Yoga for the People: Inside the Dharma Project
When a friend first suggested to Rutu Chaudhari that she try yoga to manage her mounting levels of stress, she wasn’t interested.
“No one who looks like me did yoga,” she said, explaining even though she and yoga are Indian, yoga in America has been entirely gentrified by affluent white women.
She eventually decided one class couldn’t hurt, and soon after that, had a sudden realization.
“I had such an immediate experience of release,” she explained. “For the first time, I felt like there was something that could help me manage what I was dealing with.” Chaudhari began to practice yoga intensely. Four years after she started, she got her teaching license, and in 2011, she opened her own studio, All Life Is Yoga, in Inman Park. While she was thrilled to be earning a living practicing her passion, she says, the parts of yoga culture that had first alienated her were still present.
“When I opened up the studio, I started to have the realizations of lack of access and exclusion in yoga,” she explains, openly wondering, “Why are most of the people who do yoga white and affluent?”
Chaudhari set out to diversify the local yoga community with a set of programs, classes and efforts that coalesced into The Dharma Project in 2017.
“Most teachers would say they want their studios to be diverse,” says Chaudhari, “but the amount of effort that takes—most studios are not willing to put in.” Chaudhari aims for diversity through inclusive marketing and through programs such as her Give Yoga Get Yoga program, which is expected to begin in late April.
“One of the things I know I can do is start to be strategic about the leadership we have,” she continues. In her Give Yoga Get Yoga program, for example, Chaudhari certifies teachers free of charge, and they teach a certain number of hours for free in exchange.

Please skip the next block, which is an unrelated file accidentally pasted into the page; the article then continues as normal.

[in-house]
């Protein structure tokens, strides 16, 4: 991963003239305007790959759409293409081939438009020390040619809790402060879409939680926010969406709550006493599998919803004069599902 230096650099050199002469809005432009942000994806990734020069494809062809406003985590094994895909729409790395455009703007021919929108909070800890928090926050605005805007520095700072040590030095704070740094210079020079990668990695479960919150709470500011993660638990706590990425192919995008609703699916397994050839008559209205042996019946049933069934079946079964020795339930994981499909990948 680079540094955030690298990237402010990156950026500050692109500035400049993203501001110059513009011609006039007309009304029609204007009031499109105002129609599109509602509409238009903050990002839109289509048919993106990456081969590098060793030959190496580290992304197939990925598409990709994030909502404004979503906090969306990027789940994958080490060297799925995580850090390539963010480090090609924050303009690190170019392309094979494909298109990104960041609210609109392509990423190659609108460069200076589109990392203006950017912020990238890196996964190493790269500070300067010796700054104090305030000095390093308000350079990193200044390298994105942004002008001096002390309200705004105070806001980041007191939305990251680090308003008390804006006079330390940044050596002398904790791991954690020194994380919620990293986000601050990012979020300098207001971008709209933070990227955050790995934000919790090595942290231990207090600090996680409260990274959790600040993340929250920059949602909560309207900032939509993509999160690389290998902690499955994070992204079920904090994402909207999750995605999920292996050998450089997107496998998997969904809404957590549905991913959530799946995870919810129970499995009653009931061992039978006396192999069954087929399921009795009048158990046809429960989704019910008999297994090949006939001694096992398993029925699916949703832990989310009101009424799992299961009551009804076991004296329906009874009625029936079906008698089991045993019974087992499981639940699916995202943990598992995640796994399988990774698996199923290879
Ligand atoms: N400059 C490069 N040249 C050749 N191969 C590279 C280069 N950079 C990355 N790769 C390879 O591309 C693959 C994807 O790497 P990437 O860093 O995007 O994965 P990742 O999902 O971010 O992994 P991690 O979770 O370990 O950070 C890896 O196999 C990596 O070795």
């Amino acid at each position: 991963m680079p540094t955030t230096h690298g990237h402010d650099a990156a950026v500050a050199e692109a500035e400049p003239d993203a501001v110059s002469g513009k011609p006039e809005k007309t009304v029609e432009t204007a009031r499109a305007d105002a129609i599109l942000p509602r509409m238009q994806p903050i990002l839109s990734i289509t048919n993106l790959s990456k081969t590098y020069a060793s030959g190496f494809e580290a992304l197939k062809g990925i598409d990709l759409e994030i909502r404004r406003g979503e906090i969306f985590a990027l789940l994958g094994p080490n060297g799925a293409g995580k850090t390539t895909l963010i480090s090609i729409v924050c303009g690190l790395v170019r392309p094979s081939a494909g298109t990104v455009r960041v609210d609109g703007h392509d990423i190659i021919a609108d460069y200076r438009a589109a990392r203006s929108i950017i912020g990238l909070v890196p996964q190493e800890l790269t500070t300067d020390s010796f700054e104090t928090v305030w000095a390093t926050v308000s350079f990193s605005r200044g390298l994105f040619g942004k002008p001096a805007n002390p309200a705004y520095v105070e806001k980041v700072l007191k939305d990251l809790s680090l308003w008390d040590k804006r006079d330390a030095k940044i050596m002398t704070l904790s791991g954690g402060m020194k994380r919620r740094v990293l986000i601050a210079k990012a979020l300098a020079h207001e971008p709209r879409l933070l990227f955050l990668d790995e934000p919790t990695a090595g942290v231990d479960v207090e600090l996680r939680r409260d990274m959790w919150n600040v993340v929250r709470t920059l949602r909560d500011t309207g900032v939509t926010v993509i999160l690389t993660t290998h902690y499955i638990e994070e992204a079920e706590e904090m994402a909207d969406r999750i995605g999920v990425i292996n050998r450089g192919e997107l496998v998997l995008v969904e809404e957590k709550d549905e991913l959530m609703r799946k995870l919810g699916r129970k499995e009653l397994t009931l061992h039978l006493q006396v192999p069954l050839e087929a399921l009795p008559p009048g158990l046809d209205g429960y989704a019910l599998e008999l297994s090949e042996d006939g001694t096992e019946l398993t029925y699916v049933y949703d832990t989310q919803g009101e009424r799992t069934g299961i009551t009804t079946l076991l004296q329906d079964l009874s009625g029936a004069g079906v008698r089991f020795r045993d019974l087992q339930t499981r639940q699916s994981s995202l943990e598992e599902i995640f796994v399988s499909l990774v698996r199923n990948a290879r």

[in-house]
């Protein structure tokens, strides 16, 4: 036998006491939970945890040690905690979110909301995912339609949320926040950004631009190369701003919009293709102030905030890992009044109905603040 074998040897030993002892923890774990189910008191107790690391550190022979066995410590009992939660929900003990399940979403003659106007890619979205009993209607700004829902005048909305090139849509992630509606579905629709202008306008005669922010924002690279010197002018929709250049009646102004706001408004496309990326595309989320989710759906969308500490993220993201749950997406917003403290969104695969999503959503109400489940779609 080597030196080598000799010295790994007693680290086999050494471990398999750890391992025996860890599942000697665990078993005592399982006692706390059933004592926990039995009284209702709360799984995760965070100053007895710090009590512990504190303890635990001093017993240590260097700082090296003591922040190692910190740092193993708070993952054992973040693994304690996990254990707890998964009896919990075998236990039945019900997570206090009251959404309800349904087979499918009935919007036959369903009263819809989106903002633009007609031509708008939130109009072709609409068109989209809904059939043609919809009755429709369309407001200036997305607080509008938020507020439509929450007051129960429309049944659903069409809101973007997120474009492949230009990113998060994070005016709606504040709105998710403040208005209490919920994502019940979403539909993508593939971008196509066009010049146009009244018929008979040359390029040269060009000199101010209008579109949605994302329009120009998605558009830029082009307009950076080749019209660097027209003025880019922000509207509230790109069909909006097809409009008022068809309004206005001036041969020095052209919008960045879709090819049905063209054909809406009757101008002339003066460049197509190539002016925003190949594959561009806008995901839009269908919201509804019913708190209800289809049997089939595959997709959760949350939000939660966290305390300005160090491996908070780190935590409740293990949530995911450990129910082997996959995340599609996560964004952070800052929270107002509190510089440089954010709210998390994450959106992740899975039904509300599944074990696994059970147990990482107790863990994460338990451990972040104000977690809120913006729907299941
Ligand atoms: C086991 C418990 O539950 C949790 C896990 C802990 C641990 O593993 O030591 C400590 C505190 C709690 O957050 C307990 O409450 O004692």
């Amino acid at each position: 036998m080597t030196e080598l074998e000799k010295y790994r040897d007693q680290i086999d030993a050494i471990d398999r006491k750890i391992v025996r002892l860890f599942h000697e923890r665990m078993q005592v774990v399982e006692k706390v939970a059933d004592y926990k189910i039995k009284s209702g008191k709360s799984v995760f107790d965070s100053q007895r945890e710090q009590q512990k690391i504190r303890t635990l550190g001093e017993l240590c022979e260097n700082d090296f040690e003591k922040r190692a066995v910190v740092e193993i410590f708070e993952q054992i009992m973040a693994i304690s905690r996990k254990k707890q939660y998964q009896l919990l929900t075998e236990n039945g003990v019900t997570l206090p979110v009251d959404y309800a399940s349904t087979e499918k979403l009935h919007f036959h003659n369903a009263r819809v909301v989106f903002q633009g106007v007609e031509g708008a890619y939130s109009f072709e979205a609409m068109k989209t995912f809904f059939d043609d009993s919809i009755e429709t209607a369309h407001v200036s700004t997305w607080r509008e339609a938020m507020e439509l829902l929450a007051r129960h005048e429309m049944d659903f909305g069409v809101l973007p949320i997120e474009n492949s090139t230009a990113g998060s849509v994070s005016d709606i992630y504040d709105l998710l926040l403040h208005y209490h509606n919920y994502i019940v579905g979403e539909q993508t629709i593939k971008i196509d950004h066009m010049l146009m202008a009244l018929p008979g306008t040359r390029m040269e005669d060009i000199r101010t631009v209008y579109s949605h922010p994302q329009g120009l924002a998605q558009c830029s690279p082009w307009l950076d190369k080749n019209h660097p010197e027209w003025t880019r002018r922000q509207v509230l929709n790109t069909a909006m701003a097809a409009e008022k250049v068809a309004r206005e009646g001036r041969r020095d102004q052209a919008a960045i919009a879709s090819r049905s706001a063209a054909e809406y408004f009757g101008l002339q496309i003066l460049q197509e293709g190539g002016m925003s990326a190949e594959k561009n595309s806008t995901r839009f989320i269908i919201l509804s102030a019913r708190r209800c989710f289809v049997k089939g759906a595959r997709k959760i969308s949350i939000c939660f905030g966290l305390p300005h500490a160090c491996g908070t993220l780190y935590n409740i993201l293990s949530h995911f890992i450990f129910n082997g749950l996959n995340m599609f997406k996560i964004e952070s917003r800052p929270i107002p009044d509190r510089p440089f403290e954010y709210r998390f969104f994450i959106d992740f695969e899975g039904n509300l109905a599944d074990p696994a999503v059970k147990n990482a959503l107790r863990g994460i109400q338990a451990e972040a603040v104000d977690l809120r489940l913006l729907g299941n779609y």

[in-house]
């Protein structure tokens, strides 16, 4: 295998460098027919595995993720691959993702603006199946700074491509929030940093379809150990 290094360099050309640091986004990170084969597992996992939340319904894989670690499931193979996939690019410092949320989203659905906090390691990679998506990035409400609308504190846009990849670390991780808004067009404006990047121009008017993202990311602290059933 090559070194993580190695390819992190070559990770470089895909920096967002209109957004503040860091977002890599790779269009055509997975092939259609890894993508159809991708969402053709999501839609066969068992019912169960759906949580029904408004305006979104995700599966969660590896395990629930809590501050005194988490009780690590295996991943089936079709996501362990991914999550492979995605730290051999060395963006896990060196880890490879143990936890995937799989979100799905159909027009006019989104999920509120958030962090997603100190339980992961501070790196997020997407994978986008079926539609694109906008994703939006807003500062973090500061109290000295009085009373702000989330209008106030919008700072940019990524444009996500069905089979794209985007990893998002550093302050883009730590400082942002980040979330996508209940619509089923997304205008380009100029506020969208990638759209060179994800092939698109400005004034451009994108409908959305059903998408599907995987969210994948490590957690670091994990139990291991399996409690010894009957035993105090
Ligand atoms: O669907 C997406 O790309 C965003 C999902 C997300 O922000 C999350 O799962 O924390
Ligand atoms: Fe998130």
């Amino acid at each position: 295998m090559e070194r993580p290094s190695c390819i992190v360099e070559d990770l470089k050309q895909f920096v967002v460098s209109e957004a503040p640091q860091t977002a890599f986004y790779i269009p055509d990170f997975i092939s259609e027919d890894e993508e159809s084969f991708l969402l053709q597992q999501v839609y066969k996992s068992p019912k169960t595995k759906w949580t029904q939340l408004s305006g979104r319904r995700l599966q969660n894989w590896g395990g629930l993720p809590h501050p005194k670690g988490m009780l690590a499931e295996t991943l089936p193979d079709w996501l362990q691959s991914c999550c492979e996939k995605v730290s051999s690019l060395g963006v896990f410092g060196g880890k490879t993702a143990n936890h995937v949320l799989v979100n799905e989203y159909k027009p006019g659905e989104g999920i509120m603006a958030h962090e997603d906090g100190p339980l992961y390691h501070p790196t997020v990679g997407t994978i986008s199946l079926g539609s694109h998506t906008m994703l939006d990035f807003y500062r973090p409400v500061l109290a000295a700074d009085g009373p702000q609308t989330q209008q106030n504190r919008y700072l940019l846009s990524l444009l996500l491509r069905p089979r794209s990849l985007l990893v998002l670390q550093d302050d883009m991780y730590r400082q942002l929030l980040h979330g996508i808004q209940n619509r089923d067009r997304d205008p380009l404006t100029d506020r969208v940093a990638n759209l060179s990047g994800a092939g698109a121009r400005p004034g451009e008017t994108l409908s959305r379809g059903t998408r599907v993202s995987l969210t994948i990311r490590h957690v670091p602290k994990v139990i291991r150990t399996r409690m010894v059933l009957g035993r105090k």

By selecting a wide spectrum of teachers—including men, the elderly and people of color—Chaudhari hopes to diversify the leadership of the Atlanta yoga scene.
“Working with public servants also became a very interesting area for us,” she says. A branch of The Dharma Project is dedicated to meeting their needs. “Public servants are struggling to take care of their own physical and mental well-being, which is affecting how they relate to the clients they serve.”
Chuma Chapman is a nine-year Zone 2 senior police officer who met Chaudhari at a presentation she gave at his precinct. He takes her classes weekly and says they have been a fantastic influence on his physical and mental health. “Yoga really helped me calm down,” Chapman says. “I started to see things from other people’s points of views if I didn’t in the past, and it helped ground me.”
Chapman says that besides the calming aspect, yoga has had several physical benefits for him. “It’s quite a workout,” he says, and while it hasn’t replaced his frequent trips to the gym, it does compliment them nicely. It has also aided his recovery time.
“I have an ongoing issue of pulling a muscle in every foot chase I get into,” he says. While previously, his injuries could have kept him off patrol for a week, he had, just the day before he spoke to Natural Awakenings, pulled a muscle in a foot chase, and his body was already back in working order.
The Dharma Project offers classes focused on fostering civic engagement and educating Atlanta’s voters, including a YogatheVote class and semester-long yoga classes at Booker T Washington High School.
“The way we talk about this practice makes it approachable to everybody,” Chaudhari says. “Our work is so much about listening. People are always talking about what they need, and my job is connecting their needs with how they support them.”